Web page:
Ereader analysis paralysis

The future of my reading?

Let me start this off by saying that I don’t love ereaders. I love READING. My very first paying job ever – at the tender age of 13yrs and 9mos old – was shelving books in our local library. Books hold a very special place in my heart. So why would I consider buying an ereader, and why would I even have angst over ereader vs tablet?

The short version of the long story is that I received a tablet to review (forthcoming!), and I used it as an ereader for the copy of Divergent that I got free when we bought tickets to the movie. I used it on a couple of trips, and while I won’t say that I got hooked on ereaders as a useful tool, I would say that they have some merit (the same way an iPod is far more convenient than walking around with a stack of CD’s). But the screen resolution on this particular tablet isn’t really optimal for reading, so I wanted to see what else is out there. Any device I consider WILL NOT completely replace reading paper books – but for free books, ones that I don’t intend to purchase in paper form, this could be helpful. It’s also nice not to have to carry a stack of books when I’m traveling, which I’m doing more frequently now.

What’s on the consideration list:

  • Amazon Kindle Paperwhite
  • Amazon Kindle Fire
  • iPad Mini
  • …{generic Android tablet}

Kindle Paperwhite reviews are fairly positive, and the e-ink display I saw at our local Best Buy was very easy to read. [SHOUT OUT to Best Buy for showrooming Amazon Kindles - it makes it a lot easier to decide when you can SEE a product in person!] Big pluses appear to be: backlighting, touchscreen, e-ink display (lower eyestrain), and reasonable price. You can spend a few extra $$ to get a version that doesn’t have any ads, which is totally worth the expense, in my mind. Minuses: screen size is really small by comparison to a tablet and there’s NO color. AT ALL. I realize it’s a silly thing to some, but the color on dust jackets and book covers DOES attract my attention to a new read; it’s hard for that magic to work when I can’t see the color.

Kindle Fire is a little more expensive than its e-ink cousin, but it has the benefit of having color (yeay!). Pluses are bigger screen size, color, and the ability to do other things besides just reading; after all, it’s a tablet! Minuses are potential for eyestrain or that annoying thing where the screen screws up your sleeping, as well as a higher price tag.

It would seem logical, as I type this on my MacBook Pro, with my iPhone sitting to my left, that the right choice would have to be an iPad Mini, right? Well, maybe. Big pluses here in terms of it being able to do plenty of other things and its connectivity to the things that make me ME in the Apple world. Minuses are pretty much the same as those for the Amazon Kindle Fire, in terms of potential eyestrain/circadian rhythm disruption, but the price tag is MUCH higher, and that’s really something that gives me pause. How did a simple “Hey, ereaders aren’t so bad!” turn into “Let’s spend $400 on a new Apple device!”?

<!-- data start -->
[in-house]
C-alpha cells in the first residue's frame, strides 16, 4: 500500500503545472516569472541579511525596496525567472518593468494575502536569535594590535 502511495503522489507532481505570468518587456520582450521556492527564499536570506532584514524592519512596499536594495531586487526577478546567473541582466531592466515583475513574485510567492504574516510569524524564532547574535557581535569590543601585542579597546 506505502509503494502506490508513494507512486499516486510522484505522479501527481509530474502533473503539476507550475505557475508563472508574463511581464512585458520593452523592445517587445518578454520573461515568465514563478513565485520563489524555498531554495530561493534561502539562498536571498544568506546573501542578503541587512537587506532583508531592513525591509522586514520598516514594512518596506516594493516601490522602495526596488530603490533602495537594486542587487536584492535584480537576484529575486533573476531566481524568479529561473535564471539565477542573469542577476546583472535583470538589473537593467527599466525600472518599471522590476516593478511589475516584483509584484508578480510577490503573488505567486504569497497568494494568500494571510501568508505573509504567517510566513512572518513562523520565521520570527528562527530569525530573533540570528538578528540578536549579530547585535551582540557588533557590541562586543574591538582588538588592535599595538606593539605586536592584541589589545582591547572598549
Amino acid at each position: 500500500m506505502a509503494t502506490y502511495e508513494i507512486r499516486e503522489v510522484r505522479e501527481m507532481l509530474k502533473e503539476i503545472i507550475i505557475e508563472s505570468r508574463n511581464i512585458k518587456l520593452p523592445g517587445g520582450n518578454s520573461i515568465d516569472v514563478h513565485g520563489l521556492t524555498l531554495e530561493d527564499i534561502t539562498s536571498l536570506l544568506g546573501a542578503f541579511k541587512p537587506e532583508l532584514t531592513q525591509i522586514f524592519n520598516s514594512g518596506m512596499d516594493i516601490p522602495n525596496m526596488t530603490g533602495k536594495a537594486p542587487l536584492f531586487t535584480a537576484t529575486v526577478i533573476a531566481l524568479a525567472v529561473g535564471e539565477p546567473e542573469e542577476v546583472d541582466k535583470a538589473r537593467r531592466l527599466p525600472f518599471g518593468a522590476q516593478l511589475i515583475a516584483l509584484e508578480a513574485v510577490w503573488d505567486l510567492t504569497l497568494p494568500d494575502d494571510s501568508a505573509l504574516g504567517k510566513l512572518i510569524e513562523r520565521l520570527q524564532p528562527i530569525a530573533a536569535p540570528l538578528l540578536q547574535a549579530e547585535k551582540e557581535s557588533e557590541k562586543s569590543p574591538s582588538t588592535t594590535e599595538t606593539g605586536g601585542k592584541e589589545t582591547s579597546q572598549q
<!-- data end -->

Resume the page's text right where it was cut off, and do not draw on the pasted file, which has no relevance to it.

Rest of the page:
And then we have {generic Android tablet}. I saw an Acer tablet, for example, that was priced comparably to the Kindles and it looked basically like a souped-up version of the tablet I received for review, with a nice crisp display and a lightweight, compact body. Pluses are similar to the iPad Mini, in that it can do other stuff; also, I’m now more used to the Kindle app than the native Kindle interface (which I actually found a bit overwhelming with all its “TAP HERE AND THINGS HAPPEN” action), so the learning curve is lower. On the other hand, I haven’t heard that Android devices get the updates and upgrades that iOS devices receive, which makes me wonder if {generic android tablet} is disposable technology.

So, I’m stumped. I really like the Kindle store – the variety of options and pricing fit me really well – but I’m not sure which direction I should take.

*waves cash in the air and waits for personal shopper to appear*

Baby boys and blue nail polish – a Kindergarten journey begins

blue nail polish on my 5yo son's nails

Yesterday was ds’ first day in Kindergarten. And he wore blue nail polish.

It was just on two fingers – but it caused enough of a stir in our household that I wasn’t sure how it was going to play in school.

Two days before Kindergarten, as I was getting dd’s nails ready for her first day of second grade, ds came over and excitedly asked, “Mommy, can you do MY nails, too?!” He looked so eager. Honestly, why shouldn’t he want his nails done? It looked like fun, it meant you got attention fawned on you – at least for as long as it takes for the paint and top coat to be applied – and it left you with colored, shiny nails. Who wouldn’t want that?

And then there’s society. Stupid, *phobic society. Society says only girls wear nail polish. Society says there’s something wrong with boys who wear nail polish. (Unless the boy in question is Steven Tyler. Or Johnny Depp. Of course.)